Quaestiones Disputatae 8 (2):87-111 (2018)

Logan Paul Gage
Franciscan University of Steubenville
It is still a live question in epistemology and philosophy of science as to what exactly evidence is. In my view, evidence consists in experiences called “seemings.” This view is a version of the phenomenal conception of evidence, the position that evidence consists in nonfactive mental states with propositional content. This conception is opposed by sense-data theorists, disjunctivists, and those who think evidence consists in physical objects or publicly observable states of affairs—call it the courtroom conception of evidence. Thomas Kelly has recently argued that the phenomenal conception cannot play all the roles evidence plays and is thus inadequate. Having first explained the nature of seemings, in this essay I utilize Kelly’s own understanding of the four major roles of evidence and argue that the phenomenal conception can play each one. Experience is a good candidate for evidence.
Keywords Seemings  Evidence  Thomas Kelly
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ISBN(s) 2150-5756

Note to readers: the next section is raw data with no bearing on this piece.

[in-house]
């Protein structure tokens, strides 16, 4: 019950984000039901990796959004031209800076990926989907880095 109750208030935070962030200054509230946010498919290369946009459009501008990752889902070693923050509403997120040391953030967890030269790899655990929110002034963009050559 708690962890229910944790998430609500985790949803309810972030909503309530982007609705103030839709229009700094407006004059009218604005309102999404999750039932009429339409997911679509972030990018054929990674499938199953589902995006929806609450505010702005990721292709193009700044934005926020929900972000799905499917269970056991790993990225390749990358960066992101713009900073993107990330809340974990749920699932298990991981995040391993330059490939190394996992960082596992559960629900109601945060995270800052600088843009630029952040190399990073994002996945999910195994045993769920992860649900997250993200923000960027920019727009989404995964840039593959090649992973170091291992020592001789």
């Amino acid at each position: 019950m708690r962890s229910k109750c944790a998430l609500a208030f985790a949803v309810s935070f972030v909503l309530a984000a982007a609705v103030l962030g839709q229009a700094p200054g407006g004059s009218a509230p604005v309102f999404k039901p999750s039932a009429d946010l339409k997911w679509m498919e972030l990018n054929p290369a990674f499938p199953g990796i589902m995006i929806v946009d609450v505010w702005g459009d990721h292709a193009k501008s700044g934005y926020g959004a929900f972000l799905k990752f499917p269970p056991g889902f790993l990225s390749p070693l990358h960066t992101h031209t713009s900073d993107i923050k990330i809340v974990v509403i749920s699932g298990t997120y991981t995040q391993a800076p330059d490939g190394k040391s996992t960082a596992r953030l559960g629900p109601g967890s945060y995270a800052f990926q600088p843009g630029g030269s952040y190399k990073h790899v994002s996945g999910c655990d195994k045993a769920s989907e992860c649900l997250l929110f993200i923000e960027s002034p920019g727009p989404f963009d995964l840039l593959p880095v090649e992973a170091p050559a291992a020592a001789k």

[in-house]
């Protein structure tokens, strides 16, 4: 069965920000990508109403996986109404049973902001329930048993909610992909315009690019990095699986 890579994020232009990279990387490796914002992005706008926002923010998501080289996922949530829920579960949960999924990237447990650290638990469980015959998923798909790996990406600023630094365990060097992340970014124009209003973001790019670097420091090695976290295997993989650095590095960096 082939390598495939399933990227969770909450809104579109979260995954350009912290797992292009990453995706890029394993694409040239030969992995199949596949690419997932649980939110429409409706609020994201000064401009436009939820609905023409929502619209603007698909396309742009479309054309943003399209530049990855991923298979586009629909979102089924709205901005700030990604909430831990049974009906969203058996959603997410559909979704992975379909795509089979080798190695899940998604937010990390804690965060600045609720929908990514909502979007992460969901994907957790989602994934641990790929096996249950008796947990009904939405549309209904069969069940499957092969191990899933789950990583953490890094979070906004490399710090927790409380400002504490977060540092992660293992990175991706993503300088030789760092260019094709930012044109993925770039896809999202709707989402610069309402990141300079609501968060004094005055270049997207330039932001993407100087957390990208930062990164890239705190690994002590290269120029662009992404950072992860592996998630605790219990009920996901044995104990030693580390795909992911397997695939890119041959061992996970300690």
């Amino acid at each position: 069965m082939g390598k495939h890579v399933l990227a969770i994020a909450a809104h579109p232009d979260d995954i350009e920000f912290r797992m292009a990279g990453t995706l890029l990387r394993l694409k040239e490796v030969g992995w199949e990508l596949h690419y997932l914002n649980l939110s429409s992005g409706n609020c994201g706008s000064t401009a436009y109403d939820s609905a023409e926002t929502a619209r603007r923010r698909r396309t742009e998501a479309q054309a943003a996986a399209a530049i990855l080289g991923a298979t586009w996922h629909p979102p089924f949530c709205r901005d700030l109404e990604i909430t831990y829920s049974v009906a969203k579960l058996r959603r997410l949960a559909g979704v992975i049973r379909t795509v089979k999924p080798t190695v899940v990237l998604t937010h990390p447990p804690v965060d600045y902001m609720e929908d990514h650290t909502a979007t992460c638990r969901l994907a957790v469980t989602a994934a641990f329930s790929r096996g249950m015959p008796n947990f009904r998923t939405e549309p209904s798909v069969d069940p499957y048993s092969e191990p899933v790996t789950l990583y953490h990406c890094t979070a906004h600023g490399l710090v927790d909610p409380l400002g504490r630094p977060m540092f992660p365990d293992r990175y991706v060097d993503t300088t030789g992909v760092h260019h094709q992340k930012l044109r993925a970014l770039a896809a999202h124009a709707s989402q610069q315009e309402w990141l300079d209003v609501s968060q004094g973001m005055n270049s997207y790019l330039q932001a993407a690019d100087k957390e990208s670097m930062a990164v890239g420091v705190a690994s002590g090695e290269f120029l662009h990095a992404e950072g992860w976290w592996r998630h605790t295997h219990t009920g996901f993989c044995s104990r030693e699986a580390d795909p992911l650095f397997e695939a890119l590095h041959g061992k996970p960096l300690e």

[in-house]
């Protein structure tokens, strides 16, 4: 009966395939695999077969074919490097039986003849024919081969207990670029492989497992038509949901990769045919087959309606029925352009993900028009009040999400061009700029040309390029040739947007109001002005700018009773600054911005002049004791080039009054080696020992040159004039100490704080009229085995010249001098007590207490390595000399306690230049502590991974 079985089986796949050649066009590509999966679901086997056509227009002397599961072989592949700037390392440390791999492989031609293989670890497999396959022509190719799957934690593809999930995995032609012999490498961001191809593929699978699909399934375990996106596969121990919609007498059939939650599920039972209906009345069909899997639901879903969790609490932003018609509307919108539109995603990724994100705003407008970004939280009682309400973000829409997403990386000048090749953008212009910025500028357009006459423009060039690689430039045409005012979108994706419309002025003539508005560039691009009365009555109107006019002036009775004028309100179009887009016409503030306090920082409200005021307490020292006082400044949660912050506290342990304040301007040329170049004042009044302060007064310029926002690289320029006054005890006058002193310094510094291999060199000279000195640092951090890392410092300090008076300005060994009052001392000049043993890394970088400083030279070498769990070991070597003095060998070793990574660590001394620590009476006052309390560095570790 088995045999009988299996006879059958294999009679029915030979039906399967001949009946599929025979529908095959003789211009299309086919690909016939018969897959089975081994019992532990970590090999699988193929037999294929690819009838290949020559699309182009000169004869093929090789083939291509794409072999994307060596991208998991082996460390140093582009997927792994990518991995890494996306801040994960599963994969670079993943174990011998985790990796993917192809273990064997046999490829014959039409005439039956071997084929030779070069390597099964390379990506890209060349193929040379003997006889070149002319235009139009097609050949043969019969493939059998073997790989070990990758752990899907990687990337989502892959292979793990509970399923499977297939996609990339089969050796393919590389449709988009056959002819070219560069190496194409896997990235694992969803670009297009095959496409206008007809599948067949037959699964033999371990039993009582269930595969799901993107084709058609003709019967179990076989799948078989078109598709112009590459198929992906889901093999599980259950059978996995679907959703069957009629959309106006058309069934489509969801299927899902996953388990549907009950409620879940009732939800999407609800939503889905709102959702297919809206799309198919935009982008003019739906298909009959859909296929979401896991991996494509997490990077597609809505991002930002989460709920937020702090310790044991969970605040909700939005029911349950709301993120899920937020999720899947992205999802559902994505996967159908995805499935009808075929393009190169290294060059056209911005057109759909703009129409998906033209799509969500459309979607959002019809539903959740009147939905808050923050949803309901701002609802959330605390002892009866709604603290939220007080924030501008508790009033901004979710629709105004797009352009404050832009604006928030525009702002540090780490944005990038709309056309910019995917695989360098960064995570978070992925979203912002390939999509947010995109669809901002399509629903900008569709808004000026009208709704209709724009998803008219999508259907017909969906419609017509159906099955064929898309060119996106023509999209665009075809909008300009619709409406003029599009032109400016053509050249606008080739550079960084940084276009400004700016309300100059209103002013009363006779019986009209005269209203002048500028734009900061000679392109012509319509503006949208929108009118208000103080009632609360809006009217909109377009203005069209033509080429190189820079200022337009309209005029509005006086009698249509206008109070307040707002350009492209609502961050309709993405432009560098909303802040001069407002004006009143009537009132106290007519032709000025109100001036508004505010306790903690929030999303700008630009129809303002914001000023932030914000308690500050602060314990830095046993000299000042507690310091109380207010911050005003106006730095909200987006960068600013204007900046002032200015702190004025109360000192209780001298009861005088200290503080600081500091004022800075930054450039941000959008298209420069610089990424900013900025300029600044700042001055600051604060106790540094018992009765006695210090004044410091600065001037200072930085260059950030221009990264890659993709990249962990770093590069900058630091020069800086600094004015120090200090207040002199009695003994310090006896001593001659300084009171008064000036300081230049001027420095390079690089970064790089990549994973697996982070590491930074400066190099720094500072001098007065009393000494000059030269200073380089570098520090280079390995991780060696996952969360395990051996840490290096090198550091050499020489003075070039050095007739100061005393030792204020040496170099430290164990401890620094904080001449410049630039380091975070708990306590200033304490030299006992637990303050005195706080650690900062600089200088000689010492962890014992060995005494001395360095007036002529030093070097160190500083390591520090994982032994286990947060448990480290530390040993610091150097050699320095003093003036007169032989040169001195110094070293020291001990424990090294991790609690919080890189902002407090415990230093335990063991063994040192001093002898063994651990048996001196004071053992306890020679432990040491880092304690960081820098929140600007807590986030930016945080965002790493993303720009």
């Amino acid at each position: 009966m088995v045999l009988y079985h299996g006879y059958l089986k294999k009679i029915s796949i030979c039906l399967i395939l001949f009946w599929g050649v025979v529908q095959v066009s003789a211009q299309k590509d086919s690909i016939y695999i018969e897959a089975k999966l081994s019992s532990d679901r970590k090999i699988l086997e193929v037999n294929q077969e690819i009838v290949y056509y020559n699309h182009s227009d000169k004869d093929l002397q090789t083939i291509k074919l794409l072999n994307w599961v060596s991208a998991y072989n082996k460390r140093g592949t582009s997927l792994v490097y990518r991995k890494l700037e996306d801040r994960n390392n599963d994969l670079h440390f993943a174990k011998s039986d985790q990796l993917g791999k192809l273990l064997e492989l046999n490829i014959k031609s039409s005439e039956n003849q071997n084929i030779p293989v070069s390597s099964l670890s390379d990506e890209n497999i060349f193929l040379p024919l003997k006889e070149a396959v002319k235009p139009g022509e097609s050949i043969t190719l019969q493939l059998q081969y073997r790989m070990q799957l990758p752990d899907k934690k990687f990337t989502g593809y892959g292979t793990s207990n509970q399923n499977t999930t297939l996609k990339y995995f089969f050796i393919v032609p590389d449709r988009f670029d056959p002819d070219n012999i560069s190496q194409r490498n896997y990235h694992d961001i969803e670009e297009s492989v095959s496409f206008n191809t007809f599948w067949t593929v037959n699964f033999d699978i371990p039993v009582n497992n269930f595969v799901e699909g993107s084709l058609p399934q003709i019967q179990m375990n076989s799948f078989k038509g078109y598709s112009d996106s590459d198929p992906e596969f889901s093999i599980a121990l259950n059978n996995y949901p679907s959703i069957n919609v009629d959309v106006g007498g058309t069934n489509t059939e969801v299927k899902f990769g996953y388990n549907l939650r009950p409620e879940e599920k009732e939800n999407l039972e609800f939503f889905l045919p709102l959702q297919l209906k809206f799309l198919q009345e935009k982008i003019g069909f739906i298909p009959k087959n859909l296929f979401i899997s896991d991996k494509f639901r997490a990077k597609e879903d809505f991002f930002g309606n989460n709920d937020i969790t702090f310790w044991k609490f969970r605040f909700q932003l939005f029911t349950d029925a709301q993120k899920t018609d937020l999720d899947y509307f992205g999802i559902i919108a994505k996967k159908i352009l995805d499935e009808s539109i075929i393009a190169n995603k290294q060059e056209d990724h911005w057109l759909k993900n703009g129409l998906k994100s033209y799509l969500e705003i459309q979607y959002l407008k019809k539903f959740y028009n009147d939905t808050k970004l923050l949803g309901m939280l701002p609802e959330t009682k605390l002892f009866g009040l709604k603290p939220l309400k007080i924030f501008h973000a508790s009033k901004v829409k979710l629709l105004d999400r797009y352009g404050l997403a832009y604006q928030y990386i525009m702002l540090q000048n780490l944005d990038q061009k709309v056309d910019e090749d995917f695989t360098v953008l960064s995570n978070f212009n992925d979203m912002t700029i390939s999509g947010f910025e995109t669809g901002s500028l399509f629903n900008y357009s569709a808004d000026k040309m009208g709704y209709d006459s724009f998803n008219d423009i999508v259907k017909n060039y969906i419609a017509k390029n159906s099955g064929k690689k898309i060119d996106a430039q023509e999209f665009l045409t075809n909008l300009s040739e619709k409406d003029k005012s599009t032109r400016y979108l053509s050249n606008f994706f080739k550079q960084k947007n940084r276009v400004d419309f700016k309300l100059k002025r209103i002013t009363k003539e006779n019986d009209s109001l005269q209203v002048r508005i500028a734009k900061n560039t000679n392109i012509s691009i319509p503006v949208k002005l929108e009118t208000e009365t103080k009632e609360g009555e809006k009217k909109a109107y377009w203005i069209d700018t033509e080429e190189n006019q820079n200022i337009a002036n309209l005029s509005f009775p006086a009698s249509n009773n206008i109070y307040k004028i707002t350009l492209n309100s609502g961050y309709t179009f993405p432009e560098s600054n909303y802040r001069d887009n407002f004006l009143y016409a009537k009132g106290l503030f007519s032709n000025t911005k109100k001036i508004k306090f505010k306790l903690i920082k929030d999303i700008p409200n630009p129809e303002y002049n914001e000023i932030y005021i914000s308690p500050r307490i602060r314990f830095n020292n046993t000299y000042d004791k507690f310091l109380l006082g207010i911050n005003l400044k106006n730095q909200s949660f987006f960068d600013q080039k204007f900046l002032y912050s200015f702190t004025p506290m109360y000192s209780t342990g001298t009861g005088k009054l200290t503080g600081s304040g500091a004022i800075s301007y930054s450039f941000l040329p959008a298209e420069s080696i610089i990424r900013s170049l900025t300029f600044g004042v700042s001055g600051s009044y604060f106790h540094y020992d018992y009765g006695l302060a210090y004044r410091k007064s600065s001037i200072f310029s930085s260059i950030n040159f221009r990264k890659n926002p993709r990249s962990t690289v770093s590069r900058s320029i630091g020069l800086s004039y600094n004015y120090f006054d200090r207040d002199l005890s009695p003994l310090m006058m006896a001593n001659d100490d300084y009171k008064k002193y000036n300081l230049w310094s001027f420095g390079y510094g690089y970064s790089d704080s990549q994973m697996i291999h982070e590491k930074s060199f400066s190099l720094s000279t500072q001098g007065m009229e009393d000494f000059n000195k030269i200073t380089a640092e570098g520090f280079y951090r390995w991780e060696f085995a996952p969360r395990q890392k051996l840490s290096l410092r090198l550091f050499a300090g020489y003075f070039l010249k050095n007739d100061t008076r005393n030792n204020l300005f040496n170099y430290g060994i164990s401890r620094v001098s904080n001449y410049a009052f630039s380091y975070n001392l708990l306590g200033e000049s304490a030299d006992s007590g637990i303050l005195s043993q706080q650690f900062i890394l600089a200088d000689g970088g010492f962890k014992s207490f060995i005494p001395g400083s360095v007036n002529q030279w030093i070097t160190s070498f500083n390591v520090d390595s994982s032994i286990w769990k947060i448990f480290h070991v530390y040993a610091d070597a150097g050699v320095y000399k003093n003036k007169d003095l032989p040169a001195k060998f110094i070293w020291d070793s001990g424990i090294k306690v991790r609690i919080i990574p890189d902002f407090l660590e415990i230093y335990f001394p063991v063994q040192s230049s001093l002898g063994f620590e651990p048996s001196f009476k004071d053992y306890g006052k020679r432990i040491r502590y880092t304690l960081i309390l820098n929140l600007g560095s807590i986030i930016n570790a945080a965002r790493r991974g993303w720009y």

DOI 10.5840/qd2018826
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References found in this work BETA

Compassionate Phenomenal Conservatism.Michael Huemer - 2007 - Philosophy and Phenomenological Research 74 (1):30–55.
The Epistemic Significance of Disagreement.Thomas Kelly - 2005 - In John Hawthorne & Tamar Gendler (eds.), Oxford Studies in Epistemology, Volume 1. Oxford University Press. pp. 167-196.
Justification and Truth.Stewart Cohen - 1984 - Philosophical Studies 46 (3):279--95.

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Citations of this work BETA

A Saint for Our Times: Newman on Faith, Fallibility, and Certitude.Logan Paul Gage - 2020 - Logos: A Journal of Catholic Thought and Culture 23 (2):60-76.

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